Westacott, M., 2010. Letter from the Chair of ACAT. Reformulation, Summer, pp.3-5.
Dear Colleague I hope you are well and that spring has at last arrived with you. Over the past few months a great deal has been happening in ACAT and also at the UKCP and Health Professions Council (HPC). Many of the uncertainties described in my last letter in October have now become clearer, but there are still a number of possible directions that statutory regulation might take. Before getting into the regulation issue, I will summarise some of the changes that have been happening in ACAT and the UKCP in recent months.
As you may now we now have our own offices in Dorchester. These are in a great location in the centre of town and provide a base for our administrators, Susan and Frances, and a venue for meetings in this part of the country. A number of new roles have also recently been developed within the organisation. Maddy Jevon has joined ACAT as our Liaison Officer, to promote communication within the organisation and assist with various projects such as our application to become a charity and the development of the website. Dawn Bennett is now working with us as the link person between ACAT and Sheffield Hallam University to improve communication between the two organisations and promote the development of all the SHU accredited courses, including the new MSc in CAT. As we move out of the initial development phase with the university much of the work that Dawn has been doing will become more administrative and we are pleased to say that we have just appointed Tia Roos for one day a week to look after the administration of Dawn’s work. We are pleased too that Jane Stephens has also been appointed to the new post of External Examiner for Supervisor Training. This role is central to the new supervisor training programme which we introduced recently to make the route to becoming a supervisor more accessible for people. Encouragingly, applications for supervisor training have already begun to increase this year. Welcome to all of them.
One of the main reasons for these developments in the organisation is to improve the services that we provide for members. In recent years the website has been growing as a central resource for people and now includes extensive course documentation for the practitioner courses, an ever increasing library, international pages and booking facilities for CPD events and conferences, amongst other things. We are currently in the process of developing a new site, with improved search facilities, better information for patients / clients and for the general public, more interactive discussion areas and enhanced capability for showing video training material and podcasts. We are hoping that the outline of the new site will be ready in June of this year and then it should be launched before December.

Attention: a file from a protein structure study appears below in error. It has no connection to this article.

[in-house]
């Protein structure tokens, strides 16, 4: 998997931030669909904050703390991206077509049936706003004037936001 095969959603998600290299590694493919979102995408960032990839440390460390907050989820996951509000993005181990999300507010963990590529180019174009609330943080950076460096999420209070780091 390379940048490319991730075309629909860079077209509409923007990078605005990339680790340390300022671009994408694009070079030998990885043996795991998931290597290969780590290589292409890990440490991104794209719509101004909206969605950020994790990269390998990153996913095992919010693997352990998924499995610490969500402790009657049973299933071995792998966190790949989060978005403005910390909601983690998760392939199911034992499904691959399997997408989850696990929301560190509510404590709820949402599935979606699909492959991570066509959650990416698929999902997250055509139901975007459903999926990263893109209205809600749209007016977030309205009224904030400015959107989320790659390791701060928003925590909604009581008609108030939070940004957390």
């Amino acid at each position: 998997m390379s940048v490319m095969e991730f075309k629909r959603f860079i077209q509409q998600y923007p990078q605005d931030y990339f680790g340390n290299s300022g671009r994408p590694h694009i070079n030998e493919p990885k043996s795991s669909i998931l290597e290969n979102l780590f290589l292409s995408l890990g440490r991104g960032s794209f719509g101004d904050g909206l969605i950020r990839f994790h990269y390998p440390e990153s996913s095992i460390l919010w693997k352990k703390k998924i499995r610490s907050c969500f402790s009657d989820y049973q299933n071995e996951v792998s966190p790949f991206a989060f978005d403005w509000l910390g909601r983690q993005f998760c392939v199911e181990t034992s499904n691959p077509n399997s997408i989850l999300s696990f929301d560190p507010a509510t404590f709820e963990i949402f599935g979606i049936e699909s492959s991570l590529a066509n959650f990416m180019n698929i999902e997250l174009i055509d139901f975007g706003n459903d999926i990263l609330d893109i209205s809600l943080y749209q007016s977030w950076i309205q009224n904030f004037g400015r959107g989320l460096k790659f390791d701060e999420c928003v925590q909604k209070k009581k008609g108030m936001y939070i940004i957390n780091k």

Despite the current climate of CBT and IAPT, CAT is flourishing around most of the country. There are some exceptions to this where CBT seems to have a stranglehold on the development of other modalities but this is not typical. Membership of ACAT Letter from the Chair of ACAT Mark Westacott 2010-Summer-Reformulation.indd 3 23/07/2010 10:01:18 4 © ACAT Reformulation Summer 2010 Letter from the Chair of ACAT 2008 – 09 Continuing professional development annual report continues to grow and we now have eleven practitioner courses around the country, including Scotland, in addition to the Inter- Regional Psychotherapy Training and numerous skills training courses. There also various regional groups and initiatives, such as CAT East, CAT South, MCAT in the Midlands, Catalyse in Manchester and the learning disability and forensic special interest groups. Information about all of these is listed on the website. We also now, of course, have the international organization (ICATA) to which we belong, and this group is currently developing international standards for practitioner training as well as planning the next international conference, which is likely to be in late 2011 and quite possibly in Poland.
As the organisation grows, communication becomes more important and we have currently launched a new e-newsletter for members that we hope will give people easy access to information about what is going on in the CAT community locally and nationally and also make it easier for people to become involved in the organisation and its decision-making. We have also increased the number of CPD events that we organise and are looking at other benefits for members such as reductions on journal subscriptions. If you have any suggestions about how any of this could be developed further please do let me know.